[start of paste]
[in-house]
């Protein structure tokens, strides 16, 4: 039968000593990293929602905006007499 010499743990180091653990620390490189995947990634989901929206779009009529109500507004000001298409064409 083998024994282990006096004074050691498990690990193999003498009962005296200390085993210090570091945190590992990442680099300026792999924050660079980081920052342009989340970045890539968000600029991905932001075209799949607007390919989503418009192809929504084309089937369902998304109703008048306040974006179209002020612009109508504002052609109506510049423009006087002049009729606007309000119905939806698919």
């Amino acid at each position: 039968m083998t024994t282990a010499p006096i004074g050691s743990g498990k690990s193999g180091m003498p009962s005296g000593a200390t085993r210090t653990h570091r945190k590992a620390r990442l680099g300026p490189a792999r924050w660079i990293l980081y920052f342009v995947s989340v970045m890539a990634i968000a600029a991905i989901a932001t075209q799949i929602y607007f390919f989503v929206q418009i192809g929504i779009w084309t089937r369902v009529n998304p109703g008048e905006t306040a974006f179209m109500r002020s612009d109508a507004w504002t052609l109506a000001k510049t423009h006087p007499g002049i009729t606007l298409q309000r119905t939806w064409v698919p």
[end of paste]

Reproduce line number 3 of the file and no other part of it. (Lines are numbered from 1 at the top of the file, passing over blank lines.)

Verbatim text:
């Amino acid at each position: 039968m083998t024994t282990a010499p006096i004074g050691s743990g498990k690990s193999g180091m003498p009962s005296g000593a200390t085993r210090t653990h570091r945190k590992a620390r990442l680099g300026p490189a792999r924050w660079i990293l980081y920052f342009v995947s989340v970045m890539a990634i968000a600029a991905i989901a932001t075209q799949i929602y607007f390919f989503v929206q418009i192809g929504i779009w084309t089937r369902v009529n998304p109703g008048e905006t306040a974006f179209m109500r002020s612009d109508a507004w504002t052609l109506a000001k510049t423009h006087p007499g002049i009729t606007l298409q309000r119905t939806w064409v698919p």